Markets trade-off Friday overhang: Markets traded in something of a vacuum Monday. The themes driving price action were more-or-less those that had determined activity to end last week. The effects of this were pronounced in the Asian session, but much less so in Europe and North America. It stands to reason: Asian markets were still to digest Friday night’s abysmal European PMI figures. That data’s impact is still rippling through the market. Anxieties about global growth and the likelihood for
Shares in Asia fell more than 2% amid growing fears that a recession is on the horizon, Japan's Topix was impacted the most as the index dropped 2.5% at the close. The Hang Seng, ASX 200 and the Shanghai Composite followed and all fell by at least 1%.
Numerous reports over the weekend suggested that senior ministers were plotting to oust Theresa May as doing so could enhance support of her Brexit deal, although this has been denied. Mrs May is set to meet cabinet ministers today to update
Expected index adjustments
Please see the expected dividend adjustment figures for a number of our major indices for the week commencing 25 Mar 2019. If you have any queries or questions on this please let us know in the comments section below. For further information regarding dividend adjustments, and how they affect your positions, please take a look at the video.
NB: All dividend adjustments are forecasts and therefore speculative. A dividend adjustment is a cash neutral ad
Global growth the primary issue right now: The monumental tug-of war between improving financial conditions and deteriorating economic conditions continues. On Friday, it was the latter that took home the points, if only this time around. Both variables truly sit diametrically opposed, and as far as market participants are concerned, which force will prevail remains speculative. It’s written into the mixed-messages markets have been signalling in the last several weeks. It must be said, with the
EU agrees to postpone Brexit until 22 May if MPs approve a deal next week, otherwise the UK will leave by 12 April, a much shorter deadline
Levi Strauss shares rocket, with initial public offering above expectations at $17, and closing at $22.5
China to potentially miss out on $5.5trillion growth opportunity in digital trade if they do not build effort on data privacy and intellectual property protection issues
Uber to be listed on the New York Stock Exchange and is predicte
The EU has indicated that Theresa May needs to get backing from parliament on her Brexit deal before they agree to delay the UK's withdrawal from the EU. The Prime Minister is heading to Brussels today for the European Council meeting to try to force an extension in order to avoid a no-deal scenario.
US bank stocks traded lower yesterday after the Fed's announcement that there will be no rate hikes in 2019, Goldman was down 3.4% whilst BoA, J.P. Morgan Chase, Citigroup and Morgan Stanley
Gold prices edged lower as the yellow metal’s rally might be over. Spot contracts hit $1306 at 6:00am GMT on the IG Web Trading Platform. The safe-haven appeal of the gold bullion seems to fade as investors get more bullish on a possibly incumbent US-China trade deal. However, according to Goldman Sachs the combination of a pause in interest rate hikes by the Federal Reserve and more robust growth in emerging markets could weaken the US dollar and support the gold price.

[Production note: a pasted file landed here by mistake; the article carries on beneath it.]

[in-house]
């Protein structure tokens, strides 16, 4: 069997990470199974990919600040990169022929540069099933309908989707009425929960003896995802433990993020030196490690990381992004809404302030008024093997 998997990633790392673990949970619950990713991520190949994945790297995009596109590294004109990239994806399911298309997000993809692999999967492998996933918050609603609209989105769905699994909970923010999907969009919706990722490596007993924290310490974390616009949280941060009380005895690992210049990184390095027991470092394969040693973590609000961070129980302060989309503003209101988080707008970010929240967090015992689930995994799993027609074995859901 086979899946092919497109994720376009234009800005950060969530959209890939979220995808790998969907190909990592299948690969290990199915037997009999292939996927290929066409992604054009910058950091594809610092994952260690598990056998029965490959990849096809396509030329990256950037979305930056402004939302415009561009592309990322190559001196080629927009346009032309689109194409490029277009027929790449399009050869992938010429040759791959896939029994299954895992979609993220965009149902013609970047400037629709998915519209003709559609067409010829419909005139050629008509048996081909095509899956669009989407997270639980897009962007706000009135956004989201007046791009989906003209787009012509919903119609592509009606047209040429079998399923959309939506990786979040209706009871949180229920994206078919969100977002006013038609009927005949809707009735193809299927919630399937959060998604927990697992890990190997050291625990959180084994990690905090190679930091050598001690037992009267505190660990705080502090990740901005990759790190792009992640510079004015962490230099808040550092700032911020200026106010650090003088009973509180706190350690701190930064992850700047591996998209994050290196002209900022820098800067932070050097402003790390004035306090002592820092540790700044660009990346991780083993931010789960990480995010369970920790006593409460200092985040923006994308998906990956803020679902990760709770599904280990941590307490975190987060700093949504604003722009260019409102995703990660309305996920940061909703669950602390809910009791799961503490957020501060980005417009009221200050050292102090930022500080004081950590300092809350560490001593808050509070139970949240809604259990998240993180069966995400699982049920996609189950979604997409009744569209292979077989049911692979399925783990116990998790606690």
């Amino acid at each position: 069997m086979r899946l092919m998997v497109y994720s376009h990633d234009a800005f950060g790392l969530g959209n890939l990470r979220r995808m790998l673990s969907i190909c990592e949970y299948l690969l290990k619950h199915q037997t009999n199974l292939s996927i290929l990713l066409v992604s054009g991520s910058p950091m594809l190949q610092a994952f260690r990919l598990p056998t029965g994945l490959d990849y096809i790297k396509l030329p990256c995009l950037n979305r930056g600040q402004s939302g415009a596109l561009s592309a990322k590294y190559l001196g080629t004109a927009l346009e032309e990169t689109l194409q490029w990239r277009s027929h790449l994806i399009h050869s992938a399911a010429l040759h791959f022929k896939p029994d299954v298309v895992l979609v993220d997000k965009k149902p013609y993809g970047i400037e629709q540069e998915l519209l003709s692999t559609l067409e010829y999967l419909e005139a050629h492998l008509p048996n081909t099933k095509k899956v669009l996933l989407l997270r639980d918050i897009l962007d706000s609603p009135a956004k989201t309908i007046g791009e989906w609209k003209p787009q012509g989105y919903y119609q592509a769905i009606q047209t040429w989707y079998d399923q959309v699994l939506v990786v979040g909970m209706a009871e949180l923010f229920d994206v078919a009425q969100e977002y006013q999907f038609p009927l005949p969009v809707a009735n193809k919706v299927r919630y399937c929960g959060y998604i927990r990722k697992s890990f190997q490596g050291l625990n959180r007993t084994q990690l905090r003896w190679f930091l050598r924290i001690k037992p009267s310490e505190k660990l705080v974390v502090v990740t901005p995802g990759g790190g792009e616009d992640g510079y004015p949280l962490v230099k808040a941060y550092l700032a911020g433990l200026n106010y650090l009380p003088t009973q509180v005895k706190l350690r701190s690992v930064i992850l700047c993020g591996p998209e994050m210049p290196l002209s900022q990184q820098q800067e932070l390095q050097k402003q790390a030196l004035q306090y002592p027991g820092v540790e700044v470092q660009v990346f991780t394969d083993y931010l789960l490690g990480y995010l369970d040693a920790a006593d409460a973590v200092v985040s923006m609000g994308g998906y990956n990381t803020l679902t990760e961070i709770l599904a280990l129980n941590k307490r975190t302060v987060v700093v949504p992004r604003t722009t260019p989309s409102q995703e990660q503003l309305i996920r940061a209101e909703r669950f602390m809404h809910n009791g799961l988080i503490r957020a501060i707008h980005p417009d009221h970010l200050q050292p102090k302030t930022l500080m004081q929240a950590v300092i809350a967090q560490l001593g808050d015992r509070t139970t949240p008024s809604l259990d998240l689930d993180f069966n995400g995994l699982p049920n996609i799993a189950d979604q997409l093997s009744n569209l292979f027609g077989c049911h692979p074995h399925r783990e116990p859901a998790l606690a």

As palladium hit
Another trade-war headline downs sentiment: There’s some news floating through the wires that sentiment has taken a hit overnight courtesy of some unfavourable trade-war headlines. It’s been reported that Chinese officials aren’t co-operating with their US counterparts, as it applies to certain sensitive elements of trade-negotiations. The S&P500, which had been developing some intraday momentum prior to the release, has retraced throughout trade, consequent to the news. It’s closed flat for
Lyft, the ride-hailing company and one of Uber's main competitors, has begun its investor roadshow to pitch its Nasdaq listing as it looks to raise $2bn at a valuation of around $23bn. The company suggested a price range between $62 and $68 per share in its filing to the SEC on Monday, and will use the ticker symbol LYFT when it begins trading. This is a first indication of what ride sharing companies could be worth in public markets as we await Uber's IPO in the coming months.
Markets trade thin ahead of central bank risks: It’s said that money makes the world go around. And given central bankers control the money of the world, it is they who decide when the turning starts and stops. Described this way, central bankers role in the economy sounds Bond-villain-esque. That’s entirely unfair of course – only fringe-dwellers would suggest they are so malevolent. But recent history, based on experiential evidence, suggests that when it comes to financial markets, the action
Fed Sets the Tone for Global Monetary Policy Expectations
Global monetary policy trends have shifted towards a more accommodative stance as forecasts for economic activity have stuttered and worries of ‘external risks’ have gained traction. This has sharpened the relative value of currencies as market dig into the grey areas trying to determine which groups are taking greater strides to loosen than their peers. However, it is crucial that all investors – no matter your preferred market nor
Deutsche Bank and Commerzbank have announced formal merger talks which could result in the combined bank holding one fifth of Germany's High Street banking business.
Asian shares rose despite reported potential push back of agreement to end trade war. The Hang Seng gained 1%, the Shanghai Composite surged 2.3% and Japan's Nikkei climbed 0.6%.
Trump's weekend tweets ramped up the pressure on General Motors to reopen Ohio manufacturing plant which recent's closure cut 1,700 jobs.